But the pope replied: “So am I,” Father Schlegel said. The pope told the man he was the vicar of Christ and the bishop of Rome and could return him to good standing immediately – and he did. “Then the man dropped to his knees and asked the pope to hear his confession,” Father said.
The Holy Father told the man to report back to the church where he had been begging. He contacted the pastor and told him the newly reinstituted priest should serve at that parish with a special ministry to the poor -- which he did for many years.
“The most exalted religious leader in the world lowered himself to a beggar,” Father Schlegel said, comparing the story with the Gospel. “We encounter Jesus tonight in John’s Gospel – on his knees – taking the lowliest position to show us not only how we should be, but to show us the way.” He said Jesus gives us new life and dignity through the Eucharist.
“For those who ask what would Jesus do, here’s your answer. We celebrate the institution of the Eucharist and the priesthood,” he said. “The message is that God gets down on his knees for us and asks us to do the same for one another. He asks us to be like Christ,” Father Schlegel said.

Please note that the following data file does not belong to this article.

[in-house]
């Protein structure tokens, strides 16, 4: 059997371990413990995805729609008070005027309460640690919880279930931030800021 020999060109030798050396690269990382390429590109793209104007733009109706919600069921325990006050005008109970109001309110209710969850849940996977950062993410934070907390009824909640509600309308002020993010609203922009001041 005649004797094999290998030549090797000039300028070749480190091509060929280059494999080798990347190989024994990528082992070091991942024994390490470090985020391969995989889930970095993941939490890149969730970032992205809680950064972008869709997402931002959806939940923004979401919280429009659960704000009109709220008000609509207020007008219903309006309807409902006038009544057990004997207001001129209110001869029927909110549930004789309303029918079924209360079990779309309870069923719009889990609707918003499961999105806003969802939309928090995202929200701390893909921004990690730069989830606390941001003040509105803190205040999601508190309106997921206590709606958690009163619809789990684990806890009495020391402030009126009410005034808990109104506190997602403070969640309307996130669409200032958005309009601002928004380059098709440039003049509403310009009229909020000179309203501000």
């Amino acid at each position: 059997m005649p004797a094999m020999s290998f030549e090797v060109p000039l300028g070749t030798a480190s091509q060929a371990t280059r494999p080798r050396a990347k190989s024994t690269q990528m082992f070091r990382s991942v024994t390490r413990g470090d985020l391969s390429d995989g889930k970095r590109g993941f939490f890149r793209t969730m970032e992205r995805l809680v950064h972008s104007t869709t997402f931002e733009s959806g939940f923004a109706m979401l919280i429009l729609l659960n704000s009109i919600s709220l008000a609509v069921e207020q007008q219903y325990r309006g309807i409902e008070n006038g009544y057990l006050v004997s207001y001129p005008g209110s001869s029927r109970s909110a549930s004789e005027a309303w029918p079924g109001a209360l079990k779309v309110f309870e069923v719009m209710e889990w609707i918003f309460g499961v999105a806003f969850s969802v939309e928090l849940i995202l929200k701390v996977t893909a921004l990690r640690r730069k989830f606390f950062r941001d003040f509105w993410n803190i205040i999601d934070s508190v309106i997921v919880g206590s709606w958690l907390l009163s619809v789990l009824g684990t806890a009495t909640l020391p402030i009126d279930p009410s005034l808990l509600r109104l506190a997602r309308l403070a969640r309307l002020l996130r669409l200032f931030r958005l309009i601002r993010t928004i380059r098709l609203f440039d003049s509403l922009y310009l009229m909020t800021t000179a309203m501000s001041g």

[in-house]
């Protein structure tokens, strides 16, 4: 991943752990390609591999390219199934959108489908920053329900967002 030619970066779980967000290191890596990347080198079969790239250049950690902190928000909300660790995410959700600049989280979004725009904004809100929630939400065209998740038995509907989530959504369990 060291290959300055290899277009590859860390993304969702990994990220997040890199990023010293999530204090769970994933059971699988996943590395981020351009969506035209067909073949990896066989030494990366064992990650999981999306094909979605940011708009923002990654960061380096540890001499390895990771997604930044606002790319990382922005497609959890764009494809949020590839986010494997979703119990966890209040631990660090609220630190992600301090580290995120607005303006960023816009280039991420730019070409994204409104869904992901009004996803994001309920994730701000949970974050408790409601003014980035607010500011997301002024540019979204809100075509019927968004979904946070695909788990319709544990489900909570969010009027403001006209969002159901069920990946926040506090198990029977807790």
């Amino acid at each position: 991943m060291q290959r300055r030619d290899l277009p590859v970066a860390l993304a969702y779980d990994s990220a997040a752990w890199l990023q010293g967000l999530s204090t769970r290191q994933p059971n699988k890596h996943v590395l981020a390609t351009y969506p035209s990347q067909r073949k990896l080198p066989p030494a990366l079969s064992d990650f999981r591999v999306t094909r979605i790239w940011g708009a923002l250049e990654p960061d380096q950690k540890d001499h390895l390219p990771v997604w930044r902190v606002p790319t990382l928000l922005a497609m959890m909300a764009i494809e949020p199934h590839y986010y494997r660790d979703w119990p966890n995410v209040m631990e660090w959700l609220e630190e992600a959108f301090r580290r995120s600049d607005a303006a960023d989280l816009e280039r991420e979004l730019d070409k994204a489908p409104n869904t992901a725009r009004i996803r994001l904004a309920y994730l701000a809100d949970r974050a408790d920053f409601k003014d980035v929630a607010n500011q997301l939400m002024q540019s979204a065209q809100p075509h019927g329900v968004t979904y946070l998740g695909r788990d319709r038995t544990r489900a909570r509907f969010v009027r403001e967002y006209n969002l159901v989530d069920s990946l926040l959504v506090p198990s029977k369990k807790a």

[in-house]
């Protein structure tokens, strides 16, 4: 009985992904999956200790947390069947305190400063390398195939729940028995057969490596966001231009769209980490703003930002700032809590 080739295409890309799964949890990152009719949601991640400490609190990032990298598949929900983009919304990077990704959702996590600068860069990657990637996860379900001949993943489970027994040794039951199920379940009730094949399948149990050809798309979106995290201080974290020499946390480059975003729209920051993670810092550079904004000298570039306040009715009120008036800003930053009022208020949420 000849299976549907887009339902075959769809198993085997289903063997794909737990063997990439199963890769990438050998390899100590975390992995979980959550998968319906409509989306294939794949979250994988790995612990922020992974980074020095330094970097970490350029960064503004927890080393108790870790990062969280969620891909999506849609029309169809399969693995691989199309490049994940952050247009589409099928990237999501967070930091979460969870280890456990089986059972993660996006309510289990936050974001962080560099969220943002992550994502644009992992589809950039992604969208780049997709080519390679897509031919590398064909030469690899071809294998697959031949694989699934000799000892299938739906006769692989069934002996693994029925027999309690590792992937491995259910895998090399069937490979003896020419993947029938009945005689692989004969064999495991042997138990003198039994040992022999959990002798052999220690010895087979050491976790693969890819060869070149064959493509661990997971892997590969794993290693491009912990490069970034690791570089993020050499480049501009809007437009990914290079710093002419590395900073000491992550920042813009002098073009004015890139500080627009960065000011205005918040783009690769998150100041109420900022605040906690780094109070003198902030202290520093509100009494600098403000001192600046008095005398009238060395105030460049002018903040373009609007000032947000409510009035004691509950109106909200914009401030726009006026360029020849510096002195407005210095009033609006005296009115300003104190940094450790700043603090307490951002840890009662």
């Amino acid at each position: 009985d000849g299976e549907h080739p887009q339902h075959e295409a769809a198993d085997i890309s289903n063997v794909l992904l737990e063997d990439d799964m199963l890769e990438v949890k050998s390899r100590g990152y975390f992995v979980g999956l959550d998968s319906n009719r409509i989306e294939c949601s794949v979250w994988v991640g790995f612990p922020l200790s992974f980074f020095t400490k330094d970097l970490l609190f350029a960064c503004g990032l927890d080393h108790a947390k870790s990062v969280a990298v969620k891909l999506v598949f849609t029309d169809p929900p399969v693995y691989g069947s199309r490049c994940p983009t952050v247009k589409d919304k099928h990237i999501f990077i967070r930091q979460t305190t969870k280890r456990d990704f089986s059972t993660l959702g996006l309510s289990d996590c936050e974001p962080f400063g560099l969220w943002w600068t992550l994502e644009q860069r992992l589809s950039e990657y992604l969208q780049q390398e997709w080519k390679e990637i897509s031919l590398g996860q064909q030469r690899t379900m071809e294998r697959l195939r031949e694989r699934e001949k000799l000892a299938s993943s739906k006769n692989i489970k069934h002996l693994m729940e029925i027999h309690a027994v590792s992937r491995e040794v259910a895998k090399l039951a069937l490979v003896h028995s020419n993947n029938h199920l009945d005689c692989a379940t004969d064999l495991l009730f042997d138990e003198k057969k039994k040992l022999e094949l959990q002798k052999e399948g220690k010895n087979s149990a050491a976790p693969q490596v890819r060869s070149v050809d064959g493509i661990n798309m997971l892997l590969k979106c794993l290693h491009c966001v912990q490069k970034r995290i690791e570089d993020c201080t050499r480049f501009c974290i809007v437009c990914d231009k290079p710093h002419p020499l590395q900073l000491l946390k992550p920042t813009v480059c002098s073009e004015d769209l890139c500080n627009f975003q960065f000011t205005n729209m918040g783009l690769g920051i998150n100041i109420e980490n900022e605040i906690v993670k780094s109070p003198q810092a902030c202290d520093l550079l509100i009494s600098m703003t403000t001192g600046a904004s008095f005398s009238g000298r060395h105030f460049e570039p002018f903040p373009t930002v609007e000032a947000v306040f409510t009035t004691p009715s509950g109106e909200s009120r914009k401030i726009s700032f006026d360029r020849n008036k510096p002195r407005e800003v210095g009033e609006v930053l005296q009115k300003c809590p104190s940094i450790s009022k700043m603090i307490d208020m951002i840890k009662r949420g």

Perhaps Jesus was preparing the disciples for the long, challenging journeys they would have as they brought the Gospel to the ends of the earth, he said.
“We walk through life carrying the debris of our lives,” Father said, noting “it clings to us and holds us down. But here in the Eucharist, we’re washed clean, renewed again. It begins less with words and more with action – with service – doing what others won’t do.”
Father Schlegel connected those thoughts with today’s health crisis, pointing out that in times like this, service is shown by hospital workers, first responders and others on the front lines who are caring for COVID-19 patients.
“When survival is at stake, remember our dependence is on one another and on the Lord. It begins at the table of the Eucharist where the bread and wine is exalted and offered to Christ; where we put into practice what Jesus asked us to do in memory of him,” he said.
When Mass ended, the priests spent a few minutes in private adoration before processing silently from the sanctuary.
Pre-recorded Stations of the Cross can be viewed at noon on Good Friday, April 10, on the diocesan website.
At 3 p.m. on Good Friday, Father Oleksiak will preside at the Passion of the Lord, a private liturgy that will be livestreamed from the cathedral on the diocesan website. Father Ralph will be the homilist.
The Easter Vigil, also a private Mass, will be celebrated and livestreamed at 7:30 p.m. on Holy Saturday, April 11, from the cathedral. Father Oleksiak will be the celebrant and Father Manning will preach.
Father Oleksiak will celebrate a private Mass at 9:30 a.m. on Easter, April 12, from the cathedral. That liturgy also will be livestreamed on the diocesan website.
Click here to view the livestreamed liturgies, which also are available on demand after the broadcast